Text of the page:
Mexico considers the El Paso massacre a "terrorist" act and is looking at legal action to extradite the gunman, Foreign Minister Marcelo Ebrard said Sunday.
Seven of the 20 people killed in Saturday's shooting at a Walmart store were Mexican.
Mexico's attorney general was considering possible legal action and extradition of the suspected shooter, who surrendered to police a block from the El Paso store, Ebrard told reporters.
"For Mexico, this individual is a terrorist," he said.
Separately, President Andres Manuel Lopez Obrador "firmly" demanded that those responsible be punished and criticized the indiscriminate use of weapons in the United States.
"The authorities must also assume responsibility in the event that excesses are allowed, such as the indiscriminate use of weapons," he said at a public event in the central state of Michoacan.
Ebrard said on Twitter he would travel to El Paso on Monday to meet with those affected by the shooting "and give them the full support of the Government of Mexico."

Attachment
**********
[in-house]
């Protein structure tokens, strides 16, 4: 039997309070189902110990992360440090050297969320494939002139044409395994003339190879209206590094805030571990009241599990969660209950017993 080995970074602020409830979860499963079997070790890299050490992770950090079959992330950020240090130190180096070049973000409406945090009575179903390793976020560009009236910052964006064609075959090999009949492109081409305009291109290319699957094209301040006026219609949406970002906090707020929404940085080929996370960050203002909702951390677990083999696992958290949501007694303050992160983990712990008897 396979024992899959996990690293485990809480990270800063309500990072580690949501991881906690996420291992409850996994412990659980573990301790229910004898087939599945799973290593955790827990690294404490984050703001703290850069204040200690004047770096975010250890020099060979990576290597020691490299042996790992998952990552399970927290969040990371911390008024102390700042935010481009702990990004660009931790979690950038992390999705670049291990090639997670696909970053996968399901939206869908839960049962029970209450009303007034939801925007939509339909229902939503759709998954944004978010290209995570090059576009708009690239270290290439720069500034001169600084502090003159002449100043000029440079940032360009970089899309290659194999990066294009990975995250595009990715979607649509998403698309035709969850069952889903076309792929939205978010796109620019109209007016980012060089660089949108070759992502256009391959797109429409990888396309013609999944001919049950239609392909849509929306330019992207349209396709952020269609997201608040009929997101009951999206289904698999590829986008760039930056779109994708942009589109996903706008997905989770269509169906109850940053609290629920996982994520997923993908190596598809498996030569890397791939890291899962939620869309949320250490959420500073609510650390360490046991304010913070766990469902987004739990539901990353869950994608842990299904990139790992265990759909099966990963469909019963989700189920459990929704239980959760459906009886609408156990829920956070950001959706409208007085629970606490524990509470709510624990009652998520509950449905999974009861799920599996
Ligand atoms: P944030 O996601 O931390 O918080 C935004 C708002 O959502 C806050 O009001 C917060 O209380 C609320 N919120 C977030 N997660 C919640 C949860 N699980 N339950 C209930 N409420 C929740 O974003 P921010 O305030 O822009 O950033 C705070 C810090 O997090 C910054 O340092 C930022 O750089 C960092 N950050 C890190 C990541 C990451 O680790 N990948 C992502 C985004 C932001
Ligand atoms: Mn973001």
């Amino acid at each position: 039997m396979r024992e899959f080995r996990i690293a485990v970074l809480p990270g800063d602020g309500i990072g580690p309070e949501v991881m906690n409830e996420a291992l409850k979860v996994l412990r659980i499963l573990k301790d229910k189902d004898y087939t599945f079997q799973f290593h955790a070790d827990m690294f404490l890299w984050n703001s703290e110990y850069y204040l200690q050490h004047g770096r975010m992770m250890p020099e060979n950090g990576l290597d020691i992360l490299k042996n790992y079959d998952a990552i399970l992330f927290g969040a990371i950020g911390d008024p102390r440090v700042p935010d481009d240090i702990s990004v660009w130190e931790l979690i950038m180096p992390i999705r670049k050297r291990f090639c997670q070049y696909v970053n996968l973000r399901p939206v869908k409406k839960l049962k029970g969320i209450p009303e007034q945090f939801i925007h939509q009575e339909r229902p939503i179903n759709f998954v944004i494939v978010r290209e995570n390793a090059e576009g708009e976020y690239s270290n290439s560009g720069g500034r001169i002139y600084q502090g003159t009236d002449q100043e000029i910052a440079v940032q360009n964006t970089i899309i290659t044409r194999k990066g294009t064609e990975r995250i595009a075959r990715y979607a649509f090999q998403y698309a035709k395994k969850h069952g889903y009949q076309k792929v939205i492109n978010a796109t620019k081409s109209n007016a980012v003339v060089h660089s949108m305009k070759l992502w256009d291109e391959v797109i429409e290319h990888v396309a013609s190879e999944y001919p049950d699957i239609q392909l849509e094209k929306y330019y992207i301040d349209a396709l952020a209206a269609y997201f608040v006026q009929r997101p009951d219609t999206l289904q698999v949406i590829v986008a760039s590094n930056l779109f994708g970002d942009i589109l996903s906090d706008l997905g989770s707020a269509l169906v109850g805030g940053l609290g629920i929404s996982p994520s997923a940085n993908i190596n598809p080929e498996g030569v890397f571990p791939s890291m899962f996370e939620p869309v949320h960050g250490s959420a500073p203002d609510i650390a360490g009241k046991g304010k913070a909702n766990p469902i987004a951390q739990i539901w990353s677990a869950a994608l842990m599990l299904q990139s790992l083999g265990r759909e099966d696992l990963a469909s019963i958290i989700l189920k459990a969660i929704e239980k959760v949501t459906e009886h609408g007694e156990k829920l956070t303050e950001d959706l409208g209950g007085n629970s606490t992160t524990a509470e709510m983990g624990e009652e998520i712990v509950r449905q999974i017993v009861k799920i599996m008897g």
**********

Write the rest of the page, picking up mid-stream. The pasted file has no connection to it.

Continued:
He added that the foreign ministry would also file a suit against those responsible for selling the assault weapon to the gunman and would inquire whether the authorities were "aware of the potential of this individual."
Mexico will also deliver a diplomatic note to Washington on Monday asking it "to set a clear and forceful position against hate crimes."
"Nothing is solved by violence and nothing is solved by what is called xenophobia, hatred of foreigners, hatred of migrants," said Lopez Obrador.
Ebrard expressed "his deepest rejection and condemnation" of the "barbaric act" committed in El Paso.
The gunman, identified in media as a 21-year-old white man named Patrick Crusius, is believed to have posted online a manifesto denouncing a "Hispanic invasion" of Texas.
El Paso, on the border with Mexico, is majority Latino.
Seven of the 20 people killed in El Paso were Mexican